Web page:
A Cash Rich Telecom for Gains This Quarter

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Not even Hurricane Sandy seems to have been able to affect Verizon's (NYSE: VZ) steady revenue, sales, and share value growth. Even though the so-called Frankenstorm flooded the telecom giant's Manhattan headquarters and disrupted service, Verizon has kept chugging along.

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Verizon's revenue seems to be going up a little after taking a fall early in the year. Verizon's revenue growth is better than AT&T's (NYSE: T), which saw a slight fall in year to year quarterly revenue growth. Verizon hasn't experienced as much revenue growth as the acquisition-happy CenturyLink (NYSE: CTL). CenturyLink's quarterly revenue grew at a rate of 4.68%. This is slightly lower than Sprint (NYSE: S), which saw its revenue grow by 5.16% in the past year.

These figures indicate that the telecom sector is still growing despite the widespread switch to prepaid phones. Verizon saw an increase in sales growth of 4% but a fall in income growth of 5.7%. The question facing value investors though is: How much cash do telecoms have coming in? Does the cash flow justify the risks that this sector is facing from intense competition, the economic downturn, and the growing popularity of prepaid wireless?

Verizon is Generating Cash

Verizon accumulated $33.03 billion in cash from operations in the fiscal year that ended on September 30, 2012. That was up from the same date in 2011, when Verizon generated $29.76 billion in cash from operations. Verizon's cash flow is increasing, although it is lower than AT&T, which earned $36.44 billion in cash from operations in the same period. Verizon has figured out how to make more cash in a tough sector. CenturyLink, on the other hand, only had $4.92 billion in cash from operations.

Verizon also had a free cash flow of $5.6 billion on September 30. That was slightly lower than AT&T's $6.6 billion. So Verizon does have one classic value attribute - a lot of cash. People are obviously paying their phone bills.

iPhone 5 Sales Driving Telecom Profits

The huge popularity of the iPhone 5 from Apple (NASDAQ: AAPL) is helping drive telecom profits, but AT&T seems to be the big winner in that duel. New reports indicate that AT&T was able to sell twice as many iPhones as Verizon did. That makes Verizon the second largest seller of iPhones and ahead of Sprint. Verizon sold 651,000 iPhone 5 units in the third quarter, while AT&T sold around 1.6 million.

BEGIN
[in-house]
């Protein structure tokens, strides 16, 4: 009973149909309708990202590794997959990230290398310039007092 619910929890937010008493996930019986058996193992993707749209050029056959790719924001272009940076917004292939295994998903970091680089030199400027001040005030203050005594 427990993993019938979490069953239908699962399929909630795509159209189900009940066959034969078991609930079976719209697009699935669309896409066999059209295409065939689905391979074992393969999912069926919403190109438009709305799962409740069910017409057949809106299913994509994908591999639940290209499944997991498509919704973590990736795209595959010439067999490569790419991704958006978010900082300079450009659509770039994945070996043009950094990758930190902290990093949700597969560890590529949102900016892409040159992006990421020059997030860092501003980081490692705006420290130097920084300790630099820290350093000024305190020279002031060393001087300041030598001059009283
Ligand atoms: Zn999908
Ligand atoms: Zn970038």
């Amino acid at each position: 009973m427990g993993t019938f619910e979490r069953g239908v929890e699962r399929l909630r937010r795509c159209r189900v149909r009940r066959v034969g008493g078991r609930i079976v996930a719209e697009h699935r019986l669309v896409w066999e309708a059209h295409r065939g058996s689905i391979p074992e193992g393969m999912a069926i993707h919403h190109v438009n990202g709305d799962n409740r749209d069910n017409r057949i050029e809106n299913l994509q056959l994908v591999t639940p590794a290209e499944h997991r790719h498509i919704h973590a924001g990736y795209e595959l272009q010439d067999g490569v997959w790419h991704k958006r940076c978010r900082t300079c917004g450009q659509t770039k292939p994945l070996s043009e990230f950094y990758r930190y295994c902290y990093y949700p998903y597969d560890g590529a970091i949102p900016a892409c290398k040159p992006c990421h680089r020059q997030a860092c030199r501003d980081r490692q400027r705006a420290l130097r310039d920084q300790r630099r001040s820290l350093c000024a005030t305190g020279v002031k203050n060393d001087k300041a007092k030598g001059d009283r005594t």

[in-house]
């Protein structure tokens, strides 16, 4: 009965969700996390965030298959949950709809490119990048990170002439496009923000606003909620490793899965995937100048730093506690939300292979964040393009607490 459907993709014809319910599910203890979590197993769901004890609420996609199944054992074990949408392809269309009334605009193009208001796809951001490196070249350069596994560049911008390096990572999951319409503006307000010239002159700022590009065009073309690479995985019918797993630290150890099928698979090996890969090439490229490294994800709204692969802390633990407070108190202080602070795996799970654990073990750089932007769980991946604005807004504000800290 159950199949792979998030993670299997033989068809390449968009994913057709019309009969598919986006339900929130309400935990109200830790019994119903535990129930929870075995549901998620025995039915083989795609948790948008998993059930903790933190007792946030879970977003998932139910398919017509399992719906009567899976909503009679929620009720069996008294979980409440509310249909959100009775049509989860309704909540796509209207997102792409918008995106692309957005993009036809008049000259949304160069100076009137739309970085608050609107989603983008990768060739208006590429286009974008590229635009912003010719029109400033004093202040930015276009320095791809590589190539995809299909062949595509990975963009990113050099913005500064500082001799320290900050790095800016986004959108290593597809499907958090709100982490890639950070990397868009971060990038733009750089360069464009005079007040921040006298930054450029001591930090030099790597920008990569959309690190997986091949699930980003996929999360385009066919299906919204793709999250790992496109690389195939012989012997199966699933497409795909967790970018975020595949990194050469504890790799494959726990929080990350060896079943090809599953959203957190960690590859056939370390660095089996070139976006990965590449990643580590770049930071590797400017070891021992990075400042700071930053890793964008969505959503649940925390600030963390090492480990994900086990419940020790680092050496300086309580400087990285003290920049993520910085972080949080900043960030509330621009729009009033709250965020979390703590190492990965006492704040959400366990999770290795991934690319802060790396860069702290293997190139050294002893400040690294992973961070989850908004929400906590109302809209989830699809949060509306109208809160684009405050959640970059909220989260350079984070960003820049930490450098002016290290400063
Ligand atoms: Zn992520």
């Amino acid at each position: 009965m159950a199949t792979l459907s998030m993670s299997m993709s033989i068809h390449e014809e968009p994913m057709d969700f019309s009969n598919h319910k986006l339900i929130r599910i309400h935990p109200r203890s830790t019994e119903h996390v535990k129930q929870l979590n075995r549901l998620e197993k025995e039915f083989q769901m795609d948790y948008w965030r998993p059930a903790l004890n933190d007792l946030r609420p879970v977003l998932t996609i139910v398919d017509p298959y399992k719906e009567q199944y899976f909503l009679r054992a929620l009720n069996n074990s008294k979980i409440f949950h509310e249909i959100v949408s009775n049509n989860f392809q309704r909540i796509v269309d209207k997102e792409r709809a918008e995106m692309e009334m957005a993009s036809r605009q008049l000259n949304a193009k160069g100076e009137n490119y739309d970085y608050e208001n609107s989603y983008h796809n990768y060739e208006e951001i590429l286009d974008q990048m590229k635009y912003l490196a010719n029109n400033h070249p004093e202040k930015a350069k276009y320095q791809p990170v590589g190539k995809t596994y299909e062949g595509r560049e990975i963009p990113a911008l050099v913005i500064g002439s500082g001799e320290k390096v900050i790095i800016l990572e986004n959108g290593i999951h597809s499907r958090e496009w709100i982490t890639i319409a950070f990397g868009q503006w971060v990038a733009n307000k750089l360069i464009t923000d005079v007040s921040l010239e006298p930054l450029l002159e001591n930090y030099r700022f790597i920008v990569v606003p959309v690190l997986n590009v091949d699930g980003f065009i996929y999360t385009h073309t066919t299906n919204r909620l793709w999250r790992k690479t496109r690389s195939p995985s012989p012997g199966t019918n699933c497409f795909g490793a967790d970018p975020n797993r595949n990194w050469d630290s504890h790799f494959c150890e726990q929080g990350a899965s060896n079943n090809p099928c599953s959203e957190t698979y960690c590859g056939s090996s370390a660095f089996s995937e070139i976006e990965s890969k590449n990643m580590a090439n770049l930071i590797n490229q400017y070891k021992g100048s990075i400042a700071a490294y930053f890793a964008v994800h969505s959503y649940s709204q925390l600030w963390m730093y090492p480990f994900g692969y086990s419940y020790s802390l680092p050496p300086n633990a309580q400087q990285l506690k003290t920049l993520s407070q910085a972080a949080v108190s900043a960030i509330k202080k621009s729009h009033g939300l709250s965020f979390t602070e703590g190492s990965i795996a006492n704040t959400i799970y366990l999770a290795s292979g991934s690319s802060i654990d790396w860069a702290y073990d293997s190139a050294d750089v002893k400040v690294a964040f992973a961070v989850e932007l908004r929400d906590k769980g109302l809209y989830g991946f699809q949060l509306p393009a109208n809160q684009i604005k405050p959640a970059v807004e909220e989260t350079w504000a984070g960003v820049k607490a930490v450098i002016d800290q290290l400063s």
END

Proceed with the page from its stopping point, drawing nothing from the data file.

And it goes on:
Verizon is making inroads into the iPhone market, which it entered last year, but it has a lot of work to do to catch up with AT&T. Sprint is still number three in the iPhone wars despite the fact that customer surveys indicate its iPhone delivers better call clarity.

Verizon obviously needs to beef up its wireless efforts because revenues from wire delivered services were down in the third quarter. The wire line division reported that its revenues were down by 2.3%. Like other telecoms, Verizon is struggling to make up for lost income from wire-delivered services.

Telecom Float

The bottom line is that Verizon faces risks, but it has figured out how to grow revenue in a changing market place. The company is increasingly relying on the wireless market, which generates a lot of cash in the form of prepaid plans. That cash can be equated to the float at an insurance company. That is money that both the customer and the company have access to.

Such float can be viewed as cash flow even though it cannot be viewed as revenue. The float from prepaid plans increases Verizon's value, even though it doesn't necessarily increase revenue. That is why Verizon is showing an income decrease and a sales increase at the same time. It is also why the company's revenue is going up right now.

This means we have to take a different view of telecom companies, such as Verizon and T-Mobile. Like insurers and some finance companies, they have a lot of cash even if they are not generating a lot of revenue.

Telecom companies like Verizon have become a classic value investment. They have a lot of cash even though they are not attracting the kind of hype that Apple and Google are. Verizon is definitely a value investment right now because of the cash it has on hand.

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